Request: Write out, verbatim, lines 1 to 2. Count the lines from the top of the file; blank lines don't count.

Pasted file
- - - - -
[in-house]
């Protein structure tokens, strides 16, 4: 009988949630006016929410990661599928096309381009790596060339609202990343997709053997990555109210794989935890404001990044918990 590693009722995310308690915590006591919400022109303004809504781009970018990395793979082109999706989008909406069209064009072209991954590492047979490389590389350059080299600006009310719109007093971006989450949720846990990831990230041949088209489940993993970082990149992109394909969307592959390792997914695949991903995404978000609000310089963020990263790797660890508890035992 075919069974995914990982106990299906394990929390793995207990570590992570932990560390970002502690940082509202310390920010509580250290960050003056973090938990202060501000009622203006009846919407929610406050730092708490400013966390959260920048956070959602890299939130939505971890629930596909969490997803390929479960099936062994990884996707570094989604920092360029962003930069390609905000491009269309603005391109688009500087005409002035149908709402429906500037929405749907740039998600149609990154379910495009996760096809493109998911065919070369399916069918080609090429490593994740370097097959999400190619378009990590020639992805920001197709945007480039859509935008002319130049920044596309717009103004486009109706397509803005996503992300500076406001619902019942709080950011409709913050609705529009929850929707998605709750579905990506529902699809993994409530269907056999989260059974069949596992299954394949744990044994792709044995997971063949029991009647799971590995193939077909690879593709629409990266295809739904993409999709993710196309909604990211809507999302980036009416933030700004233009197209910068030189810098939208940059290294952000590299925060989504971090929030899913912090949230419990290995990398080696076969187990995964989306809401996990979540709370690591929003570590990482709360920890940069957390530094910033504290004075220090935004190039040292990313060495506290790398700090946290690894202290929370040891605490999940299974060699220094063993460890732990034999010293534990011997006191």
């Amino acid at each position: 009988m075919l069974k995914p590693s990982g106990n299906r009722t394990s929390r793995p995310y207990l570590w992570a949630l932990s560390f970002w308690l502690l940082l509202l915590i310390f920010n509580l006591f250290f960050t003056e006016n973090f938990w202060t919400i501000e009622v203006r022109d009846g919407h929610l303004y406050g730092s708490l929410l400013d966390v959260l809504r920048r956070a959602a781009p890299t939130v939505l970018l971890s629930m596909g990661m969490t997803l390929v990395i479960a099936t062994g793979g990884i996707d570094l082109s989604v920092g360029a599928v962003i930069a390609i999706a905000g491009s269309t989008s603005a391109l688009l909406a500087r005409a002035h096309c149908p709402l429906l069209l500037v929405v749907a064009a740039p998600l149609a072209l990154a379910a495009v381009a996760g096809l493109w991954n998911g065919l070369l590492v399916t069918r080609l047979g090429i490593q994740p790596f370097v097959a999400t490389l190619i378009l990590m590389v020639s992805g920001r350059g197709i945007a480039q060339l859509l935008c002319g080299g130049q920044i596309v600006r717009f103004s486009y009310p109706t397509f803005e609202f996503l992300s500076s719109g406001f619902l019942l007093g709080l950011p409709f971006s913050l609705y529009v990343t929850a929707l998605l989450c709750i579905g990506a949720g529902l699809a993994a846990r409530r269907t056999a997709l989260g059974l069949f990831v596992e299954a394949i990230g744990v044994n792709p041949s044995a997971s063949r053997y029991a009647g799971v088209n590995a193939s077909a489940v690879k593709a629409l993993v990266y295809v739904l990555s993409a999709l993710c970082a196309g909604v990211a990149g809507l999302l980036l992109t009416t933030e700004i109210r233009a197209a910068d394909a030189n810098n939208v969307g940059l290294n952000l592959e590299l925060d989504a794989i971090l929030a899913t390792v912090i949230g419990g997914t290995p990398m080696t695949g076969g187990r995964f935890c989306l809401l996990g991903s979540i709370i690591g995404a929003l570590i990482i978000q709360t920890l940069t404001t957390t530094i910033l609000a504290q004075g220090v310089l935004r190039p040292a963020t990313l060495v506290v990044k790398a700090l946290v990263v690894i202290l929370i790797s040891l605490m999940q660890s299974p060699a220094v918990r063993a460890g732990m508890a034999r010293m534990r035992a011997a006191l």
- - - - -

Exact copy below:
[in-house]
């Protein structure tokens, strides 16, 4: 009988949630006016929410990661599928096309381009790596060339609202990343997709053997990555109210794989935890404001990044918990 590693009722995310308690915590006591919400022109303004809504781009970018990395793979082109999706989008909406069209064009072209991954590492047979490389590389350059080299600006009310719109007093971006989450949720846990990831990230041949088209489940993993970082990149992109394909969307592959390792997914695949991903995404978000609000310089963020990263790797660890508890035992 075919069974995914990982106990299906394990929390793995207990570590992570932990560390970002502690940082509202310390920010509580250290960050003056973090938990202060501000009622203006009846919407929610406050730092708490400013966390959260920048956070959602890299939130939505971890629930596909969490997803390929479960099936062994990884996707570094989604920092360029962003930069390609905000491009269309603005391109688009500087005409002035149908709402429906500037929405749907740039998600149609990154379910495009996760096809493109998911065919070369399916069918080609090429490593994740370097097959999400190619378009990590020639992805920001197709945007480039859509935008002319130049920044596309717009103004486009109706397509803005996503992300500076406001619902019942709080950011409709913050609705529009929850929707998605709750579905990506529902699809993994409530269907056999989260059974069949596992299954394949744990044994792709044995997971063949029991009647799971590995193939077909690879593709629409990266295809739904993409999709993710196309909604990211809507999302980036009416933030700004233009197209910068030189810098939208940059290294952000590299925060989504971090929030899913912090949230419990290995990398080696076969187990995964989306809401996990979540709370690591929003570590990482709360920890940069957390530094910033504290004075220090935004190039040292990313060495506290790398700090946290690894202290929370040891605490999940299974060699220094063993460890732990034999010293534990011997006191």